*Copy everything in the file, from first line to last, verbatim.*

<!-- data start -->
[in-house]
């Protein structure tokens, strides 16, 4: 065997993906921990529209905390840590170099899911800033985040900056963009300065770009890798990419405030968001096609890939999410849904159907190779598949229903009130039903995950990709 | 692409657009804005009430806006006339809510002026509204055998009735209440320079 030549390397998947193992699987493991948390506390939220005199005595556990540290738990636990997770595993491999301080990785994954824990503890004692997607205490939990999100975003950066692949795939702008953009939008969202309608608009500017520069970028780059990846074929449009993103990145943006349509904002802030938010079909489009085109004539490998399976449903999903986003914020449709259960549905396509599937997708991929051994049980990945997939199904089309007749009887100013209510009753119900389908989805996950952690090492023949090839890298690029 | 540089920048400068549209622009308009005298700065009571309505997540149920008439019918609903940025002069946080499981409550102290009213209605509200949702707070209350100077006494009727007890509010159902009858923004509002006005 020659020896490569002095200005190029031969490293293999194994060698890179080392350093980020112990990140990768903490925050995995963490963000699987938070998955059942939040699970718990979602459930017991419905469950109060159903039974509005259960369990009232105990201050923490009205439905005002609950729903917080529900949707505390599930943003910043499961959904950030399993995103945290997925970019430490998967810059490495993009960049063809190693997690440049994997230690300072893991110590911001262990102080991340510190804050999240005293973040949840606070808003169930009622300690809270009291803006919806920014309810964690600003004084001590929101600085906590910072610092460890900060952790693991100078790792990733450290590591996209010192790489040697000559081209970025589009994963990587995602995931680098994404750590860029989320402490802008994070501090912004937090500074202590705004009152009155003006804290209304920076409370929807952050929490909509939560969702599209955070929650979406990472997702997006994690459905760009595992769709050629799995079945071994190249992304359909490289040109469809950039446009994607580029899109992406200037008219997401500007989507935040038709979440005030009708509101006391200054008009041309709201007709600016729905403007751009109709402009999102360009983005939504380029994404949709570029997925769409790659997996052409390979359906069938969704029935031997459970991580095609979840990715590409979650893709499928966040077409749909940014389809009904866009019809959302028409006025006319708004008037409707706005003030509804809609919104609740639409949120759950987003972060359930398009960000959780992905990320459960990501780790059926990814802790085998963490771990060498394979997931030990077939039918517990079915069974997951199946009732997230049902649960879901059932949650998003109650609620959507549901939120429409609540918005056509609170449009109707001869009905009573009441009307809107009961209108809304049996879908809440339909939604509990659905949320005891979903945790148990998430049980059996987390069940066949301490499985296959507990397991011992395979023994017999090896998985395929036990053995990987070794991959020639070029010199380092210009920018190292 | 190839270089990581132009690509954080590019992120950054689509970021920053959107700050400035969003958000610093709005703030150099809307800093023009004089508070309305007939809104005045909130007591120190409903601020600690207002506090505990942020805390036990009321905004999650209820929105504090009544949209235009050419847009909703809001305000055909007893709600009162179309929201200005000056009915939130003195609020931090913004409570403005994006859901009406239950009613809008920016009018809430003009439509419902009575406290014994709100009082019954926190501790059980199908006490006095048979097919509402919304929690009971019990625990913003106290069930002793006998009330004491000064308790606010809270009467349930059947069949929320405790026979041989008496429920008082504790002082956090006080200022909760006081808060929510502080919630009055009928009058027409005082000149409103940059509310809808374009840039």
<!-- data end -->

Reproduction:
[in-house]
């Protein structure tokens, strides 16, 4: 065997993906921990529209905390840590170099899911800033985040900056963009300065770009890798990419405030968001096609890939999410849904159907190779598949229903009130039903995950990709 | 692409657009804005009430806006006339809510002026509204055998009735209440320079 030549390397998947193992699987493991948390506390939220005199005595556990540290738990636990997770595993491999301080990785994954824990503890004692997607205490939990999100975003950066692949795939702008953009939008969202309608608009500017520069970028780059990846074929449009993103990145943006349509904002802030938010079909489009085109004539490998399976449903999903986003914020449709259960549905396509599937997708991929051994049980990945997939199904089309007749009887100013209510009753119900389908989805996950952690090492023949090839890298690029 | 540089920048400068549209622009308009005298700065009571309505997540149920008439019918609903940025002069946080499981409550102290009213209605509200949702707070209350100077006494009727007890509010159902009858923004509002006005 020659020896490569002095200005190029031969490293293999194994060698890179080392350093980020112990990140990768903490925050995995963490963000699987938070998955059942939040699970718990979602459930017991419905469950109060159903039974509005259960369990009232105990201050923490009205439905005002609950729903917080529900949707505390599930943003910043499961959904950030399993995103945290997925970019430490998967810059490495993009960049063809190693997690440049994997230690300072893991110590911001262990102080991340510190804050999240005293973040949840606070808003169930009622300690809270009291803006919806920014309810964690600003004084001590929101600085906590910072610092460890900060952790693991100078790792990733450290590591996209010192790489040697000559081209970025589009994963990587995602995931680098994404750590860029989320402490802008994070501090912004937090500074202590705004009152009155003006804290209304920076409370929807952050929490909509939560969702599209955070929650979406990472997702997006994690459905760009595992769709050629799995079945071994190249992304359909490289040109469809950039446009994607580029899109992406200037008219997401500007989507935040038709979440005030009708509101006391200054008009041309709201007709600016729905403007751009109709402009999102360009983005939504380029994404949709570029997925769409790659997996052409390979359906069938969704029935031997459970991580095609979840990715590409979650893709499928966040077409749909940014389809009904866009019809959302028409006025006319708004008037409707706005003030509804809609919104609740639409949120759950987003972060359930398009960000959780992905990320459960990501780790059926990814802790085998963490771990060498394979997931030990077939039918517990079915069974997951199946009732997230049902649960879901059932949650998003109650609620959507549901939120429409609540918005056509609170449009109707001869009905009573009441009307809107009961209108809304049996879908809440339909939604509990659905949320005891979903945790148990998430049980059996987390069940066949301490499985296959507990397991011992395979023994017999090896998985395929036990053995990987070794991959020639070029010199380092210009920018190292 | 190839270089990581132009690509954080590019992120950054689509970021920053959107700050400035969003958000610093709005703030150099809307800093023009004089508070309305007939809104005045909130007591120190409903601020600690207002506090505990942020805390036990009321905004999650209820929105504090009544949209235009050419847009909703809001305000055909007893709600009162179309929201200005000056009915939130003195609020931090913004409570403005994006859901009406239950009613809008920016009018809430003009439509419902009575406290014994709100009082019954926190501790059980199908006490006095048979097919509402919304929690009971019990625990913003106290069930002793006998009330004491000064308790606010809270009467349930059947069949929320405790026979041989008496429920008082504790002082956090006080200022909760006081808060929510502080919630009055009928009058027409005082000149409103940059509310809808374009840039």